The U.S. military in Afghanistan is condemning an Afghan government order to release 37 prisoners from Bagram prison, saying they pose a threat to security; there are signs of worsening relations between Washington and Kabul.
A special Afghan government panel called the Afghan Review Board, or ARB, recently announced it had evaluated the cases of 88 suspected Taliban fighters being held at an Afghan-supervised detention facility on the U.S.-run Bagram airfield north of Kabul. It said 37 of the inmates are innocent. The board also said there is insufficient evidence against most of the remaining prisoners.
Monday, the U.S. military said it had learned that the review board has ordered the release of 37 of the 88 individuals.
In a statement U.S. officials described those being released as “dangerous individuals” and insisted they are legitimate threats to security. A spokesman for the U.S. military in Kabul, Lt. Col. Will Griffin, said there is strong evidence supporting prosecution or further investigation.
“The ARB is releasing back to society dangerous insurgents who have Afghan blood on their hands. The 37 being released include 17 who are linked to the production of attacks using improvised explosive devices; three who participated in or had knowledge of direct attacks wounding or killing 11 ANSF (Afghan National Security Force) members; and four who participated in and or had knowledge of direct attacks wounding or killing 42 US or Coalition Force members,” warned Griffin.
He added the United States, under an agreement it signed last year with the Afghan government is seeking a bilateral exchange of views on all 88 disputed cases and is opposed to releasing the prisoners in question without putting them on trial in Afghan courts.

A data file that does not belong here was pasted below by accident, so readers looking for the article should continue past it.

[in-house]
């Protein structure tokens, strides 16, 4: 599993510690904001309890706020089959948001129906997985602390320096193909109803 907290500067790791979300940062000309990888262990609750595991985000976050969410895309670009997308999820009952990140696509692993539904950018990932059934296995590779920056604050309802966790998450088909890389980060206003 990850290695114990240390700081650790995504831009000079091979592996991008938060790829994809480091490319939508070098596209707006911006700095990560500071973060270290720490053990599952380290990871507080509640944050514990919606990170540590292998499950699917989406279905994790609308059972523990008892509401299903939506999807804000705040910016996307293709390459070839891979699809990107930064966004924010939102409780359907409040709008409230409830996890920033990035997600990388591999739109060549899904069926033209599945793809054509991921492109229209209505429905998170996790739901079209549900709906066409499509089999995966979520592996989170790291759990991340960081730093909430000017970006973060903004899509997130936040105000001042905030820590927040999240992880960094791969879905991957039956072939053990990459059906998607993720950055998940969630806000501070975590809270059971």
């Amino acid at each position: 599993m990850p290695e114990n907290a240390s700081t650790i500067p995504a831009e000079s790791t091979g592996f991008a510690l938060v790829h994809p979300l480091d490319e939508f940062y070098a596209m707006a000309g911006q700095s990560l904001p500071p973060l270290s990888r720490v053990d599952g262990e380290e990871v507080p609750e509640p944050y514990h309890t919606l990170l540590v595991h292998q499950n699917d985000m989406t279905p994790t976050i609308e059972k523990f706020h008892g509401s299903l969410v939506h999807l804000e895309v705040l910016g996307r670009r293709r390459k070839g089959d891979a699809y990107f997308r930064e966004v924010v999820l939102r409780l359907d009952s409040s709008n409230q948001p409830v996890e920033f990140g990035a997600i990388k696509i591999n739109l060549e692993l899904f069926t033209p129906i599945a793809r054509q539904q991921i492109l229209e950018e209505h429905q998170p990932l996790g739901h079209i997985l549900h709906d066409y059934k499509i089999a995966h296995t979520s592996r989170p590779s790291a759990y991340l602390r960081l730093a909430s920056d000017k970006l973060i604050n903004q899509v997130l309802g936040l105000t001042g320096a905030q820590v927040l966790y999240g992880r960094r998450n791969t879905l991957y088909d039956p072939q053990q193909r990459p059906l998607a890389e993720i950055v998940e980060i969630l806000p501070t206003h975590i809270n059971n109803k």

“This extra-judicial release of detainees is a major step backward in further developing rule of law in Afghanistan. The ARB is releasing these individuals without referral to an investigative body or the Afghan justice system despite the fact that the U.S. has disputed these 88 cases,” said Griffin.
The spokesman said that the U.S. has provided extensive information and strong evidence on each of the disputed cases linking them to attacks that killed or wounded nearly 120 Afghan and American or coalition soldiers.
On Saturday, President Karzai rejected U.S. allegations that hundreds of suspected Taliban members his government has recently released have rejoined the insurgency. He went on to condemn the Bagram detention center as a so-called “Taliban producing factory,” where he alleged innocent Afghans are tortured. The prison was set up by the United States after it launched the military action in 2001 to dislodge the Taliban from power and eliminate al-Qaida network in the country.
Relations between President Karzai and the Obama administration have been rocky ever since the Afghan leader refused to sign a bilateral security deal that would allow a smaller American military force to remain in Afghanistan to continue a counterterrorism mission in addition to advising the Afghan security forces.
The NATO-led military mission is due to end in December and Washington insists it would not be able to allocate troops and future funds without the security deal in place. But Karzai wants the U.S. to help his government open peace talks with the Taliban and end military raids against Afghan homes before he signs the pact.